Do you find yourself wanting to explore the worlds of graphic novels, but are unsure as to where you should start? Have you perhaps caught yourself wishing that you, too, could learn to love this particular form of storytelling? Trying to familiarize yourself with this new and uncanny world of literature can seem daunting at first. Well, have no fear! This volume of “Quintessential Comics” should hopefully give you a good place to start. These titles are in no particular order and some contain mature content, so be advised. Okay then, let’s get started.
Alan Moore’s “Watchmen” almost has to be on this list if only for the fact that it is one of the most recognizable and influential graphic novels to date. Set in an alternate Earth timeline in which the United States is on the brink of World War III with the Soviet Union, this graphic novel contains a grittiness unlike any other work of its kind. With pencils by Dave Gibbons and color by John Higgins, this work really captures the “realness” of the world in which the story takes place. With their help, Moore manages to create a bold world in which the heroes might not always win and even if they do, it begs the question, “Does the end justify the means?” If you’re looking for something raw, or just want a change of pace from most comics, be sure to check this out.
This one makes the list for two main reasons. First, the artwork by Alex Ross is some of the best I’ve seen. His style perfectly captures the iconic nature of the heroes and the battle of good versus evil. Second, it holds a special place in my heart. This graphic novel is one of the first that I read back in high school and remains one of my favorites to this day. This one also takes place in an alternate timeline, but in a future where metahumans (individuals with powers) are running rampant across the globe, and the heroes of the golden age have all but retired. What happens in a world where Superman himself has lost hope in humanity? If you want to find out, pick this one up at your library.
Now, this entry technically can’t be classified as a single graphic novel, as it’s a series of comics that is still running. However, it’s such a wonderful series that I can’t leave it off this list. Have you ever wondered what Romeo and Juliet would be like if it took place in space? Well, look no further. Full of rich character development, action, suspense and that very awesome sci-fi/fantasy mix, “Saga” is sure to keep you captivated for the long haul. I can’t think of a series that I’ve read in recent memory that rivals the extent to which this work fleshes out its characters. If this one sounds like something you’d like, stop by the library for more blaster fire, space travel and romance than you can handle.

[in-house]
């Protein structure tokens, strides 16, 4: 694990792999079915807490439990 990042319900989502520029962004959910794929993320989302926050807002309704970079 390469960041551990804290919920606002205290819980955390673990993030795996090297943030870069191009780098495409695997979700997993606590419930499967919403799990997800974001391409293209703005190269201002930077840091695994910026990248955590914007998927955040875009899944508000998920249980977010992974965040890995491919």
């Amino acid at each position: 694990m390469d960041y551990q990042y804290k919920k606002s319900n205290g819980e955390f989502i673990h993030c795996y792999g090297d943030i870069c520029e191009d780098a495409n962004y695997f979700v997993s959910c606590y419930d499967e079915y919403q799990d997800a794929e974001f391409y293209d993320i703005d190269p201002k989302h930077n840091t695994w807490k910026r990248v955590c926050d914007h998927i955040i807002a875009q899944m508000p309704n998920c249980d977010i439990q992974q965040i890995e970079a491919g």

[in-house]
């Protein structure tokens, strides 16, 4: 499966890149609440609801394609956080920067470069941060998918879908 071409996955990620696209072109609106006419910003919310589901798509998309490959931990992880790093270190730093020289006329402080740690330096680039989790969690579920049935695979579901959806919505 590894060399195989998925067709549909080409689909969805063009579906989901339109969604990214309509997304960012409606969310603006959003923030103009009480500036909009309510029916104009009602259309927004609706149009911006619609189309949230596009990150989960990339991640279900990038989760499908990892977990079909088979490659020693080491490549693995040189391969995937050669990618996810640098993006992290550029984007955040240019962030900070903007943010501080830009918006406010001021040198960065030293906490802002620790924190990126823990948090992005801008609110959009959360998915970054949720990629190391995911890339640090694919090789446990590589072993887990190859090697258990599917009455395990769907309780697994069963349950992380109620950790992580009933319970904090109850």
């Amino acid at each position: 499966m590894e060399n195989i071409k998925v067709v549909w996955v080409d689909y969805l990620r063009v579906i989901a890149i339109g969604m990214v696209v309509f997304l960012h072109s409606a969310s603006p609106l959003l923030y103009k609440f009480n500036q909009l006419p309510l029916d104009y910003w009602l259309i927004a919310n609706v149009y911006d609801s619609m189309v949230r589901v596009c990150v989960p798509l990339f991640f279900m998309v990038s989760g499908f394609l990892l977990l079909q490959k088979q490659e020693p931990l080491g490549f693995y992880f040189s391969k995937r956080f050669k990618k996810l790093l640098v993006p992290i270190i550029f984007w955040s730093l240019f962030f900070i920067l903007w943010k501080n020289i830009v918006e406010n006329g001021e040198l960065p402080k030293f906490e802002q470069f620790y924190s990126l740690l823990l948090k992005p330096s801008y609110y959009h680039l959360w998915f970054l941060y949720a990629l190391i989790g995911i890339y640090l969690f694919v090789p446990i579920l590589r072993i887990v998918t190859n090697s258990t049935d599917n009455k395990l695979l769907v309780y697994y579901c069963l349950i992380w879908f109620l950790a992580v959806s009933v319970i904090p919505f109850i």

I can’t imagine creating a “Top Five” list for graphic novels and not including this title. Creator Art Spiegelman delivers a tale of the anguish brought about by the Holocaust in a format unlike any you’ve seen before. This one is framed by an interview with Spiegelman’s father, accounting his experiences during the war. By depicting the Jewish characters as mice and the Nazi soldiers as cats, Spiegelman evokes emotions that I feel are unique to this method of storytelling. The first graphic novel to win a Pulitzer Prize, “Maus” has since been praised by critics, in addition to gaining its academic merit. Anyone who believes that graphic novels can’t be powerful needs to give this one a read.
Rounding out this list is another moving tale featuring a young girl growing up in Iran during the Islamic revolution. Categorized as a graphic autobiography, this piece by Marjane Satrapi really brings something new to the table. Accompanying beautifully simplistic black and white panels, this poignant story effortlessly captures the tumultuous period of adolescence amidst such a harrowing event. Don’t miss out on this one.
Image credit: Sam Howzit, Comic Books via Flickr (license)